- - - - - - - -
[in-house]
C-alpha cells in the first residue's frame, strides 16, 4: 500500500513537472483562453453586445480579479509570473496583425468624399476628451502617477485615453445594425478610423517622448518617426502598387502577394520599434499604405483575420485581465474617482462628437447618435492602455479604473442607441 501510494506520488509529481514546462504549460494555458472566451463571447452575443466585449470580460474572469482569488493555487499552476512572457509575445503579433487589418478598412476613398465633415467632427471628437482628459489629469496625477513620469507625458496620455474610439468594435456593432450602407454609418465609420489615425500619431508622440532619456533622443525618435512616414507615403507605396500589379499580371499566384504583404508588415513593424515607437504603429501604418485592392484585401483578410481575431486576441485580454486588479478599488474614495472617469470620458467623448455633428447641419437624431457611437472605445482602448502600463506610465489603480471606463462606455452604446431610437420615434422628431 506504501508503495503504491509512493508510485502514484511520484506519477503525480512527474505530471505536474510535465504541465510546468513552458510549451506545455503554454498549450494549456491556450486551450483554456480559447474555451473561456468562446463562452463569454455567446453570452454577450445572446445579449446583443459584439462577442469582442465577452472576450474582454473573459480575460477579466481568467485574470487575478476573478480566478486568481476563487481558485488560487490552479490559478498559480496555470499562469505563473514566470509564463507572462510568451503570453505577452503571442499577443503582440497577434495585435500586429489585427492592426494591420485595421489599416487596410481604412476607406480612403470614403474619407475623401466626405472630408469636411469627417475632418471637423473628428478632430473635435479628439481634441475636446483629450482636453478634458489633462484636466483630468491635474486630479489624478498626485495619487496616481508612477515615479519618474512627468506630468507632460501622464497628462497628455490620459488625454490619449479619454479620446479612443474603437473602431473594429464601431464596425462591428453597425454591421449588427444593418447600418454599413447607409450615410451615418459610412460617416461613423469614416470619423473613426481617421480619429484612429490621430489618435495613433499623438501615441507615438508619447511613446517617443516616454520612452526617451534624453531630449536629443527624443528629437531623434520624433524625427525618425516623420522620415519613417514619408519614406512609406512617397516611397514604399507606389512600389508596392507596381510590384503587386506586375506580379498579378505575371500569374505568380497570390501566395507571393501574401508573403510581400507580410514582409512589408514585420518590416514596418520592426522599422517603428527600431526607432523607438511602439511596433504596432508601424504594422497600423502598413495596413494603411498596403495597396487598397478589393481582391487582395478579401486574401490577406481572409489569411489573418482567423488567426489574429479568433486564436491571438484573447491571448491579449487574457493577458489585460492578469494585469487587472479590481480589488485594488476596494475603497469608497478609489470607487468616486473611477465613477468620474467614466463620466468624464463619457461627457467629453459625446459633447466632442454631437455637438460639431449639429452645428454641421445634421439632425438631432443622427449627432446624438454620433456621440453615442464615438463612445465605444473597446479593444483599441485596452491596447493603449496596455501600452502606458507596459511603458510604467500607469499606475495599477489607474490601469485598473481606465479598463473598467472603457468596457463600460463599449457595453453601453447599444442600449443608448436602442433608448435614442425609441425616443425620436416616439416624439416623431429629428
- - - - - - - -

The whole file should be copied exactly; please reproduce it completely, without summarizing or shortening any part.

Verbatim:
[in-house]
C-alpha cells in the first residue's frame, strides 16, 4: 500500500513537472483562453453586445480579479509570473496583425468624399476628451502617477485615453445594425478610423517622448518617426502598387502577394520599434499604405483575420485581465474617482462628437447618435492602455479604473442607441 501510494506520488509529481514546462504549460494555458472566451463571447452575443466585449470580460474572469482569488493555487499552476512572457509575445503579433487589418478598412476613398465633415467632427471628437482628459489629469496625477513620469507625458496620455474610439468594435456593432450602407454609418465609420489615425500619431508622440532619456533622443525618435512616414507615403507605396500589379499580371499566384504583404508588415513593424515607437504603429501604418485592392484585401483578410481575431486576441485580454486588479478599488474614495472617469470620458467623448455633428447641419437624431457611437472605445482602448502600463506610465489603480471606463462606455452604446431610437420615434422628431 506504501508503495503504491509512493508510485502514484511520484506519477503525480512527474505530471505536474510535465504541465510546468513552458510549451506545455503554454498549450494549456491556450486551450483554456480559447474555451473561456468562446463562452463569454455567446453570452454577450445572446445579449446583443459584439462577442469582442465577452472576450474582454473573459480575460477579466481568467485574470487575478476573478480566478486568481476563487481558485488560487490552479490559478498559480496555470499562469505563473514566470509564463507572462510568451503570453505577452503571442499577443503582440497577434495585435500586429489585427492592426494591420485595421489599416487596410481604412476607406480612403470614403474619407475623401466626405472630408469636411469627417475632418471637423473628428478632430473635435479628439481634441475636446483629450482636453478634458489633462484636466483630468491635474486630479489624478498626485495619487496616481508612477515615479519618474512627468506630468507632460501622464497628462497628455490620459488625454490619449479619454479620446479612443474603437473602431473594429464601431464596425462591428453597425454591421449588427444593418447600418454599413447607409450615410451615418459610412460617416461613423469614416470619423473613426481617421480619429484612429490621430489618435495613433499623438501615441507615438508619447511613446517617443516616454520612452526617451534624453531630449536629443527624443528629437531623434520624433524625427525618425516623420522620415519613417514619408519614406512609406512617397516611397514604399507606389512600389508596392507596381510590384503587386506586375506580379498579378505575371500569374505568380497570390501566395507571393501574401508573403510581400507580410514582409512589408514585420518590416514596418520592426522599422517603428527600431526607432523607438511602439511596433504596432508601424504594422497600423502598413495596413494603411498596403495597396487598397478589393481582391487582395478579401486574401490577406481572409489569411489573418482567423488567426489574429479568433486564436491571438484573447491571448491579449487574457493577458489585460492578469494585469487587472479590481480589488485594488476596494475603497469608497478609489470607487468616486473611477465613477468620474467614466463620466468624464463619457461627457467629453459625446459633447466632442454631437455637438460639431449639429452645428454641421445634421439632425438631432443622427449627432446624438454620433456621440453615442464615438463612445465605444473597446479593444483599441485596452491596447493603449496596455501600452502606458507596459511603458510604467500607469499606475495599477489607474490601469485598473481606465479598463473598467472603457468596457463600460463599449457595453453601453447599444442600449443608448436602442433608448435614442425609441425616443425620436416616439416624439416623431429629428